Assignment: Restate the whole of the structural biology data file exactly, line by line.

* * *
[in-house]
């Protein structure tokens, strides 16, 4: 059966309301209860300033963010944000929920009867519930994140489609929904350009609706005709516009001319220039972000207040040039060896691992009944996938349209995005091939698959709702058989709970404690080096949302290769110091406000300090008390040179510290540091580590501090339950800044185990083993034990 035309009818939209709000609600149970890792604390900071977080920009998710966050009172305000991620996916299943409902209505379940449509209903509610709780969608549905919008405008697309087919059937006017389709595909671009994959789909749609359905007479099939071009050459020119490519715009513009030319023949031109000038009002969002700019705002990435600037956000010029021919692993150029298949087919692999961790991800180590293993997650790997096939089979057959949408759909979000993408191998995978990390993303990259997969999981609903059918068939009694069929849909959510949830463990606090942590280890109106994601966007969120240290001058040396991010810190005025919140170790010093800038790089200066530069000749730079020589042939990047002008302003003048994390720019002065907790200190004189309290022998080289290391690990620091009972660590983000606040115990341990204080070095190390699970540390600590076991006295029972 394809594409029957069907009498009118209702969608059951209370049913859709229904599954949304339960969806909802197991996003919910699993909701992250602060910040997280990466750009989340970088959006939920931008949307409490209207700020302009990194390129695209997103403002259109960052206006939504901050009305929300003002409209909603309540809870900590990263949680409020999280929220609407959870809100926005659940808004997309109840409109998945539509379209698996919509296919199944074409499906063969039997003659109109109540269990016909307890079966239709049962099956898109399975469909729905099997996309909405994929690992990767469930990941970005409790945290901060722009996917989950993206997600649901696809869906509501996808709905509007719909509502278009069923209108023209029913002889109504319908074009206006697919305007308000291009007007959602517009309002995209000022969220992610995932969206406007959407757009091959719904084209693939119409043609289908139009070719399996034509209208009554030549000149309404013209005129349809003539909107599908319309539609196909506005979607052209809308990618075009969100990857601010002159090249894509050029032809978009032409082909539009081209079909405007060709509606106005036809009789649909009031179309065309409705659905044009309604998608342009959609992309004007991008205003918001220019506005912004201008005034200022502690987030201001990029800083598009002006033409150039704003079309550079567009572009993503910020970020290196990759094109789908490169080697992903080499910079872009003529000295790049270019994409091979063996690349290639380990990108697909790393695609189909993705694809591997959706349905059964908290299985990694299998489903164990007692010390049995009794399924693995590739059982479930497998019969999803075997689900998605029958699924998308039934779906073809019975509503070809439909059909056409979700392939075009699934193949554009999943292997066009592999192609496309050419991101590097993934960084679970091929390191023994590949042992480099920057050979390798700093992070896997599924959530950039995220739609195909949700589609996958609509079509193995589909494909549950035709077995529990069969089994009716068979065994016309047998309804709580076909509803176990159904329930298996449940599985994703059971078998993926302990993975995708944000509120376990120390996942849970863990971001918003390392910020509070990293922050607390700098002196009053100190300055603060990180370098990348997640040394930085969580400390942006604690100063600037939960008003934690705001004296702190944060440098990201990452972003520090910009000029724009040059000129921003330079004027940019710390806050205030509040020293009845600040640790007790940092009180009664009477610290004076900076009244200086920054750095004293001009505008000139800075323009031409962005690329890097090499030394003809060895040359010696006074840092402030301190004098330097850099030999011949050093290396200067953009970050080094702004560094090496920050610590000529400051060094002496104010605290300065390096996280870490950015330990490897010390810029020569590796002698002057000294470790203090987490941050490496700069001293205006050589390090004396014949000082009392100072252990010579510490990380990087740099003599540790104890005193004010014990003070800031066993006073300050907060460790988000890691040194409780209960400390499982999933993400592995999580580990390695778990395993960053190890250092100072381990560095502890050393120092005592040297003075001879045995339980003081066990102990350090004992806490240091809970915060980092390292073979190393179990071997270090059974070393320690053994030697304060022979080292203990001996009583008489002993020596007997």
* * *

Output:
[in-house]
């Protein structure tokens, strides 16, 4: 059966309301209860300033963010944000929920009867519930994140489609929904350009609706005709516009001319220039972000207040040039060896691992009944996938349209995005091939698959709702058989709970404690080096949302290769110091406000300090008390040179510290540091580590501090339950800044185990083993034990 035309009818939209709000609600149970890792604390900071977080920009998710966050009172305000991620996916299943409902209505379940449509209903509610709780969608549905919008405008697309087919059937006017389709595909671009994959789909749609359905007479099939071009050459020119490519715009513009030319023949031109000038009002969002700019705002990435600037956000010029021919692993150029298949087919692999961790991800180590293993997650790997096939089979057959949408759909979000993408191998995978990390993303990259997969999981609903059918068939009694069929849909959510949830463990606090942590280890109106994601966007969120240290001058040396991010810190005025919140170790010093800038790089200066530069000749730079020589042939990047002008302003003048994390720019002065907790200190004189309290022998080289290391690990620091009972660590983000606040115990341990204080070095190390699970540390600590076991006295029972 394809594409029957069907009498009118209702969608059951209370049913859709229904599954949304339960969806909802197991996003919910699993909701992250602060910040997280990466750009989340970088959006939920931008949307409490209207700020302009990194390129695209997103403002259109960052206006939504901050009305929300003002409209909603309540809870900590990263949680409020999280929220609407959870809100926005659940808004997309109840409109998945539509379209698996919509296919199944074409499906063969039997003659109109109540269990016909307890079966239709049962099956898109399975469909729905099997996309909405994929690992990767469930990941970005409790945290901060722009996917989950993206997600649901696809869906509501996808709905509007719909509502278009069923209108023209029913002889109504319908074009206006697919305007308000291009007007959602517009309002995209000022969220992610995932969206406007959407757009091959719904084209693939119409043609289908139009070719399996034509209208009554030549000149309404013209005129349809003539909107599908319309539609196909506005979607052209809308990618075009969100990857601010002159090249894509050029032809978009032409082909539009081209079909405007060709509606106005036809009789649909009031179309065309409705659905044009309604998608342009959609992309004007991008205003918001220019506005912004201008005034200022502690987030201001990029800083598009002006033409150039704003079309550079567009572009993503910020970020290196990759094109789908490169080697992903080499910079872009003529000295790049270019994409091979063996690349290639380990990108697909790393695609189909993705694809591997959706349905059964908290299985990694299998489903164990007692010390049995009794399924693995590739059982479930497998019969999803075997689900998605029958699924998308039934779906073809019975509503070809439909059909056409979700392939075009699934193949554009999943292997066009592999192609496309050419991101590097993934960084679970091929390191023994590949042992480099920057050979390798700093992070896997599924959530950039995220739609195909949700589609996958609509079509193995589909494909549950035709077995529990069969089994009716068979065994016309047998309804709580076909509803176990159904329930298996449940599985994703059971078998993926302990993975995708944000509120376990120390996942849970863990971001918003390392910020509070990293922050607390700098002196009053100190300055603060990180370098990348997640040394930085969580400390942006604690100063600037939960008003934690705001004296702190944060440098990201990452972003520090910009000029724009040059000129921003330079004027940019710390806050205030509040020293009845600040640790007790940092009180009664009477610290004076900076009244200086920054750095004293001009505008000139800075323009031409962005690329890097090499030394003809060895040359010696006074840092402030301190004098330097850099030999011949050093290396200067953009970050080094702004560094090496920050610590000529400051060094002496104010605290300065390096996280870490950015330990490897010390810029020569590796002698002057000294470790203090987490941050490496700069001293205006050589390090004396014949000082009392100072252990010579510490990380990087740099003599540790104890005193004010014990003070800031066993006073300050907060460790988000890691040194409780209960400390499982999933993400592995999580580990390695778990395993960053190890250092100072381990560095502890050393120092005592040297003075001879045995339980003081066990102990350090004992806490240091809970915060980092390292073979190393179990071997270090059974070393320690053994030697304060022979080292203990001996009583008489002993020596007997």